Uganda seems to always lie in our public consciousness in the United States – taking aside the explosive KONY campaign. In 2007, Forest Whitaker received the Academy Award for Best Actor for his portrayal of Ugandan Dictator Idi Amin in The Last King of Scotland (which also featured the stars James McAvoy and Kerry Washington.) Likewise, Uganda has been the subject of countless news features on the so-called (and self-explanatory) “Kill the Gays” Bill, which was first introduced by a Member of Parliament in 2009. After being passed by the Parliament, the bill was signed into law in 2014 by the President with life in prison favored instead of the death penalty.
As one can imagine, it would be difficult to choose only one book about this complex, landlocked country in the heart of East Africa. I eventually decided upon journalist Andrew Rice’s “The Teeth May Smile, but the Heart Does Not Forget: Murder and Mystery in Uganda.” This book is a beautiful story of a son (who became an attorney in the United States after leaving Uganda) trying to find the truth of the story of his father, who went missing during the regime of Idi Amin under mysterious circumstances. This personal tale is interspersed in the amazingly complex (and at times, unbelievable) political history of the country of Uganda: “After independence came, in 1962, Uganda convulsed along the regional, ethnic and religious fault lines that colonialism had created. The first head of state, a royal kabaka, was driven into exile by his prime minister, a commoner Anglican from the north. The prime minister, in turn, was overthrown in 1971 by a Muslim solider General Idi Amin. Amin was driven out eight years later by a Tanzanian-sponsored invasion, and after that five rulers followed in quick succession, each more repressive and incompetent than the next.” (page 7)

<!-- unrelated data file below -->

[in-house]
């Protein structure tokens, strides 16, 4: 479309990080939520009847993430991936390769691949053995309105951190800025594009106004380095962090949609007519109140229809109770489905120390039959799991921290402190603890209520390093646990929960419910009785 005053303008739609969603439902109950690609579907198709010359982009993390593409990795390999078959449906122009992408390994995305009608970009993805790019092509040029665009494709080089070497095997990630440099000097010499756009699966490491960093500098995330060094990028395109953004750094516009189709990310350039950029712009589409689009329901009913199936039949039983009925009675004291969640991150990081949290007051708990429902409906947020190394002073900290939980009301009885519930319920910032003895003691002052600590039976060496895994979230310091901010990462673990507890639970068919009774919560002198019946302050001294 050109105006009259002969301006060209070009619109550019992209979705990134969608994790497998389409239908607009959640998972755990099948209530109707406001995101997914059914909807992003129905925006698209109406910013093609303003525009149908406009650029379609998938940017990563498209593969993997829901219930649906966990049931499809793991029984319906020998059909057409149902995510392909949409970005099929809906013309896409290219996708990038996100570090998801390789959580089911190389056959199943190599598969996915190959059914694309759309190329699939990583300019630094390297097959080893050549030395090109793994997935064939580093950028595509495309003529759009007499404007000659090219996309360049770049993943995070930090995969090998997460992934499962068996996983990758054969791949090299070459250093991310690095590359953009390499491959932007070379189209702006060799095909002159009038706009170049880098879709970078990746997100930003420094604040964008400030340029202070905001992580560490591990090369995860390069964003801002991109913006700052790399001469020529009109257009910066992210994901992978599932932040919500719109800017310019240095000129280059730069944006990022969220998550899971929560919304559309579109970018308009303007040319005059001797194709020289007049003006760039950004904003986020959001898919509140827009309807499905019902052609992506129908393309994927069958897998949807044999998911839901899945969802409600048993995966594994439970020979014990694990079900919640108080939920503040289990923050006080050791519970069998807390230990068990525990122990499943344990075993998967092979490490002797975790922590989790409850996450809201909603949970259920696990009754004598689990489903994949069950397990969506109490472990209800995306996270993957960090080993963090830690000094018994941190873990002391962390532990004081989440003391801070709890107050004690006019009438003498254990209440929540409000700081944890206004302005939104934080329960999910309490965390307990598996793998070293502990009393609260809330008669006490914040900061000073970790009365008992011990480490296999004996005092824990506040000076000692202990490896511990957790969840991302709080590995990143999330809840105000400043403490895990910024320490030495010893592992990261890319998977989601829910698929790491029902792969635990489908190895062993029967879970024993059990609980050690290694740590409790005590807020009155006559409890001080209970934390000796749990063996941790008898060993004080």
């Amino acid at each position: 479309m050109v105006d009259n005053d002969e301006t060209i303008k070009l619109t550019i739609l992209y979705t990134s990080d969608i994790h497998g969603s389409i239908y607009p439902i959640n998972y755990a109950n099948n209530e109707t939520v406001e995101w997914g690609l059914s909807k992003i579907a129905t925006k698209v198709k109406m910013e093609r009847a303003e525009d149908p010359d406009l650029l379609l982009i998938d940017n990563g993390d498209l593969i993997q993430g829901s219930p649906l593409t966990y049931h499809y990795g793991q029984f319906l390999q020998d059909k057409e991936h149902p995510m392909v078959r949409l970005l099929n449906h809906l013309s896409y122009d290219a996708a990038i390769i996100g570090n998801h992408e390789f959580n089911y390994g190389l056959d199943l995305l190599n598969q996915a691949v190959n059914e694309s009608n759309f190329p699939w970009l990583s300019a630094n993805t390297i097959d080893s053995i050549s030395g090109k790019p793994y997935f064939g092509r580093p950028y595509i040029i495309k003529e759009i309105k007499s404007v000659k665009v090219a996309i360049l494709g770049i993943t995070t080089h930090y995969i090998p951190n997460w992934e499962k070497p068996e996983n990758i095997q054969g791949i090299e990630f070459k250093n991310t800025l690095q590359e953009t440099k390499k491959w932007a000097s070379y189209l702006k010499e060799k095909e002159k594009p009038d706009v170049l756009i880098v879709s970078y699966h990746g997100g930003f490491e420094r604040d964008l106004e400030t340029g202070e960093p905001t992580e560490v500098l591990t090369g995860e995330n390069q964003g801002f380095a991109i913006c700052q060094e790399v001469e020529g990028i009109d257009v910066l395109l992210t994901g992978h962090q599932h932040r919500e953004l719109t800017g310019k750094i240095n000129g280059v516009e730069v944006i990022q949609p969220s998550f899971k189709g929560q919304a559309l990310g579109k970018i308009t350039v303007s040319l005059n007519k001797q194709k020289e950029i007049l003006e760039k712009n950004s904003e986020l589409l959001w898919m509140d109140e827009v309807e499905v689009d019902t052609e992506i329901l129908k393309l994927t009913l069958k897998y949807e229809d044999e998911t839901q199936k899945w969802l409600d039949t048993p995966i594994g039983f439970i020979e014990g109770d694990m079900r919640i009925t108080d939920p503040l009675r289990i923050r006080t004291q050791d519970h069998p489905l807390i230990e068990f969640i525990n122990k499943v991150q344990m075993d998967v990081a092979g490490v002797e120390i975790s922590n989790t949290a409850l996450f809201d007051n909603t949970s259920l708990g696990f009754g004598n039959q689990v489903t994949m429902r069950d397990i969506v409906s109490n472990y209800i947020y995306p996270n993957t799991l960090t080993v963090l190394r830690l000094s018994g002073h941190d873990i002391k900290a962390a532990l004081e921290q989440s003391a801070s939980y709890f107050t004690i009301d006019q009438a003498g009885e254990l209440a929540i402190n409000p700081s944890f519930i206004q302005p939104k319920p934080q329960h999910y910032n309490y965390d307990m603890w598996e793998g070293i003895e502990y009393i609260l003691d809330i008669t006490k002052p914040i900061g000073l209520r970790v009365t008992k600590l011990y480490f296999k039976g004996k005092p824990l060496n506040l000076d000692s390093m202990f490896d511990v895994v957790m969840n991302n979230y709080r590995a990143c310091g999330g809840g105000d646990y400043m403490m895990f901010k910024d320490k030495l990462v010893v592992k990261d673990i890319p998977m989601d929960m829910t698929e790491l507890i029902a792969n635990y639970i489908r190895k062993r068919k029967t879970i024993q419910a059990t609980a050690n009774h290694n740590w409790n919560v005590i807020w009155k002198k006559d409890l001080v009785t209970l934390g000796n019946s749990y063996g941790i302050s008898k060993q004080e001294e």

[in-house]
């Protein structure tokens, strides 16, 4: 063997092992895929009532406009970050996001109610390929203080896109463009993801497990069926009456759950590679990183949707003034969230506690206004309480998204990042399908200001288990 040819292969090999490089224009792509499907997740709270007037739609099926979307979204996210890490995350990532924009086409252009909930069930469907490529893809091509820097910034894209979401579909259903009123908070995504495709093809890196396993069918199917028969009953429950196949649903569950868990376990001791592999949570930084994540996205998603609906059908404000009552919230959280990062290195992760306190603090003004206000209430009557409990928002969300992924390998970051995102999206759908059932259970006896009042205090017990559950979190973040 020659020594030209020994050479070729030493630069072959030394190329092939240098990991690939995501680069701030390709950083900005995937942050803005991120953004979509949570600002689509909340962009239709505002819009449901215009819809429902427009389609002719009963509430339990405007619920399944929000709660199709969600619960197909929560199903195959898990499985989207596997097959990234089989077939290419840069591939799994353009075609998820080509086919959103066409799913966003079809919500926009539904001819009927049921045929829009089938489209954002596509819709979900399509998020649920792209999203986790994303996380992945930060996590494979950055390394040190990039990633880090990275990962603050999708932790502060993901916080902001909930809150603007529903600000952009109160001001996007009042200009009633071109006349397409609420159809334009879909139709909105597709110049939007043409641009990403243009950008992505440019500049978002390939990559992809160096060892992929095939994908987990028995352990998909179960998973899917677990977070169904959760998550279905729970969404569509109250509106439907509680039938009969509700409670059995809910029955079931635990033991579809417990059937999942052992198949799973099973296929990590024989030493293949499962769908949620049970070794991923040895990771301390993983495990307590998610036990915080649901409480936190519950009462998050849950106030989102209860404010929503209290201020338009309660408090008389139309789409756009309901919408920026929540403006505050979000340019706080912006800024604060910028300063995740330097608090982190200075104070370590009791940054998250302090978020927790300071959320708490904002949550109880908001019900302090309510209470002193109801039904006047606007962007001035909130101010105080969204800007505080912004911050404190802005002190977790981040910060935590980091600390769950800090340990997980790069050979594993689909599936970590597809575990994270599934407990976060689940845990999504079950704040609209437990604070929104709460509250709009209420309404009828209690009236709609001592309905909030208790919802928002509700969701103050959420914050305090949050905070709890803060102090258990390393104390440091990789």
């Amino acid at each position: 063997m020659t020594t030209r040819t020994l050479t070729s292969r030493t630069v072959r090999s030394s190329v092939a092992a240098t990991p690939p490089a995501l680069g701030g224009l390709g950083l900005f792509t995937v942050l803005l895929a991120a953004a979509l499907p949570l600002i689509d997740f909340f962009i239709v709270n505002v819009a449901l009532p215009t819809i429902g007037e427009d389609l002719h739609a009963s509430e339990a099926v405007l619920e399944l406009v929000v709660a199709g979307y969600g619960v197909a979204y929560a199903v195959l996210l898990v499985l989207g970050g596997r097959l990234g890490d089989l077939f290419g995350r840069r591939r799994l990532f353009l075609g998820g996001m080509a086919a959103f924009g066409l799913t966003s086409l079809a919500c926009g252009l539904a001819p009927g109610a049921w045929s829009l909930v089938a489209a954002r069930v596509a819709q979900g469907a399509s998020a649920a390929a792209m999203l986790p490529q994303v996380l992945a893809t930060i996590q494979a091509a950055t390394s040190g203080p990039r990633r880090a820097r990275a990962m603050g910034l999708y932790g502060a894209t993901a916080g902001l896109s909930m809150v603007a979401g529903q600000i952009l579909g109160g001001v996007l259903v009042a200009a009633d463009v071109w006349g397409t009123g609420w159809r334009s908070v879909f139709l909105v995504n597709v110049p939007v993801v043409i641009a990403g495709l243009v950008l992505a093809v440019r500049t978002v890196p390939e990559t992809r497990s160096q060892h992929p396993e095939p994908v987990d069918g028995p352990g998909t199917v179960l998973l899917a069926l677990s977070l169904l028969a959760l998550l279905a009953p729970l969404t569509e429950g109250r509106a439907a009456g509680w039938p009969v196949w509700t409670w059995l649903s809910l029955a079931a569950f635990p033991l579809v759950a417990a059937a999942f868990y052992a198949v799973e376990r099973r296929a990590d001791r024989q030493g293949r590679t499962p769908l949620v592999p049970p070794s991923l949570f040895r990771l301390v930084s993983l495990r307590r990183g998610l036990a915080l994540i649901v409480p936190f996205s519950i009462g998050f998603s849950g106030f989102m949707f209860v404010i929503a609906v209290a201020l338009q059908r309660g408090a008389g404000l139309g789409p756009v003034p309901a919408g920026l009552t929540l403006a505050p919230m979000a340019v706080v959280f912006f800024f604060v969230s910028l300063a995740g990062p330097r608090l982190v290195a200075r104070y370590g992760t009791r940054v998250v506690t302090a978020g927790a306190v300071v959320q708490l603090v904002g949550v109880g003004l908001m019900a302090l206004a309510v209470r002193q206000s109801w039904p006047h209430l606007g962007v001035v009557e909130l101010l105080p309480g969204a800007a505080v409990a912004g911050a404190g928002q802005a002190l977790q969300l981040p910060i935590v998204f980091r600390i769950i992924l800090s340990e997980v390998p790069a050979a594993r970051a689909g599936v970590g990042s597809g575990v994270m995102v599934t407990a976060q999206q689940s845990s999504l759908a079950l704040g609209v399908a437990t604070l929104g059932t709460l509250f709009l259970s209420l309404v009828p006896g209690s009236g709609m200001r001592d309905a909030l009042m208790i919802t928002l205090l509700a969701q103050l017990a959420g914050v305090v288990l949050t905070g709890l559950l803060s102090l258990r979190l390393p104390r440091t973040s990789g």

Idi Amin came to power in 1971 after taking power forcibly from the President Milton Obote, who had run the country as a one-party dictatorship. Amin was a welcome change by the Ugandan people, but one that quickly turned deadly. The economy crumbled under Amin’s so-called “gangster economy”, in which members of his Muslim tribe to the North were given favors and positions without any show of merit. Moreover, an estimated 100,000-300,000 Ugandans were murdered by the Amin regime – many notably were tortured and killed at Amin’s favorite Kampala hotel - with the West fairly disengaged in the midst of the 1970s foreign policy of détente. It was only in 1979 that Amin was brought to his knees through his neighboring country of Tanzania: “Amin called for a truce and international mediation, proposing that he and Nyerere [President of Tanzania] might be able to settle their differences in a boxing match refereed by Muhammad Ali. Nyerere declined the invitation. Instead, his army launched a furious artillery barrage against Uganda’s border defenses.” (page 202)